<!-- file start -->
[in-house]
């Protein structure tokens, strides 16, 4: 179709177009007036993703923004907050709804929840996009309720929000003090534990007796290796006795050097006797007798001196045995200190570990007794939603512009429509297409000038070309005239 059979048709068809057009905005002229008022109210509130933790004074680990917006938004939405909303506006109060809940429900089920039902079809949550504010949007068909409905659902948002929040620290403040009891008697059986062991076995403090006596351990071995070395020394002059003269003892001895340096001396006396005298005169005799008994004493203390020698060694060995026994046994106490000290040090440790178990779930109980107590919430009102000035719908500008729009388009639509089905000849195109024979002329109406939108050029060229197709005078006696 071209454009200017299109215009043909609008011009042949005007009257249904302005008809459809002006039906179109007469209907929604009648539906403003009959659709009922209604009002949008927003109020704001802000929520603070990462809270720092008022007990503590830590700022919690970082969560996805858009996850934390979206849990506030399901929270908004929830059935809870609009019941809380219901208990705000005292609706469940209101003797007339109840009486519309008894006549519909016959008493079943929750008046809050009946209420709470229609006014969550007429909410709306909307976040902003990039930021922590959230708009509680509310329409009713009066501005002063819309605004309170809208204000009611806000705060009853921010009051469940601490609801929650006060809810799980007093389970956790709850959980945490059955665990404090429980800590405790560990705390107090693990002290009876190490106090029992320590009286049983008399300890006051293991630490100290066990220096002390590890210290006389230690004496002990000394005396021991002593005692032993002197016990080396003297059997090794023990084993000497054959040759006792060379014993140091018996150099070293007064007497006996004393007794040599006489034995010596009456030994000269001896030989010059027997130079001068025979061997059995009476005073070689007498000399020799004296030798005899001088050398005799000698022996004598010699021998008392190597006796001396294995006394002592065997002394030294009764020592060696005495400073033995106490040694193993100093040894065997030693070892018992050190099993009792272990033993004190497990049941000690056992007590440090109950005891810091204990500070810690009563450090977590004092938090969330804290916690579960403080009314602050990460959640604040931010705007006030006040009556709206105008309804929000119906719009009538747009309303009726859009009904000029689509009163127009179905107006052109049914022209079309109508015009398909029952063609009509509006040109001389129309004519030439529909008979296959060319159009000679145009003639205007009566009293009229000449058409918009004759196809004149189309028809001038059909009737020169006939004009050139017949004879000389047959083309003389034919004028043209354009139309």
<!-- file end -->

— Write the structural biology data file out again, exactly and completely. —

[in-house]
């Protein structure tokens, strides 16, 4: 179709177009007036993703923004907050709804929840996009309720929000003090534990007796290796006795050097006797007798001196045995200190570990007794939603512009429509297409000038070309005239 059979048709068809057009905005002229008022109210509130933790004074680990917006938004939405909303506006109060809940429900089920039902079809949550504010949007068909409905659902948002929040620290403040009891008697059986062991076995403090006596351990071995070395020394002059003269003892001895340096001396006396005298005169005799008994004493203390020698060694060995026994046994106490000290040090440790178990779930109980107590919430009102000035719908500008729009388009639509089905000849195109024979002329109406939108050029060229197709005078006696 071209454009200017299109215009043909609008011009042949005007009257249904302005008809459809002006039906179109007469209907929604009648539906403003009959659709009922209604009002949008927003109020704001802000929520603070990462809270720092008022007990503590830590700022919690970082969560996805858009996850934390979206849990506030399901929270908004929830059935809870609009019941809380219901208990705000005292609706469940209101003797007339109840009486519309008894006549519909016959008493079943929750008046809050009946209420709470229609006014969550007429909410709306909307976040902003990039930021922590959230708009509680509310329409009713009066501005002063819309605004309170809208204000009611806000705060009853921010009051469940601490609801929650006060809810799980007093389970956790709850959980945490059955665990404090429980800590405790560990705390107090693990002290009876190490106090029992320590009286049983008399300890006051293991630490100290066990220096002390590890210290006389230690004496002990000394005396021991002593005692032993002197016990080396003297059997090794023990084993000497054959040759006792060379014993140091018996150099070293007064007497006996004393007794040599006489034995010596009456030994000269001896030989010059027997130079001068025979061997059995009476005073070689007498000399020799004296030798005899001088050398005799000698022996004598010699021998008392190597006796001396294995006394002592065997002394030294009764020592060696005495400073033995106490040694193993100093040894065997030693070892018992050190099993009792272990033993004190497990049941000690056992007590440090109950005891810091204990500070810690009563450090977590004092938090969330804290916690579960403080009314602050990460959640604040931010705007006030006040009556709206105008309804929000119906719009009538747009309303009726859009009904000029689509009163127009179905107006052109049914022209079309109508015009398909029952063609009509509006040109001389129309004519030439529909008979296959060319159009000679145009003639205007009566009293009229000449058409918009004759196809004149189309028809001038059909009737020169006939004009050139017949004879000389047959083309003389034919004028043209354009139309």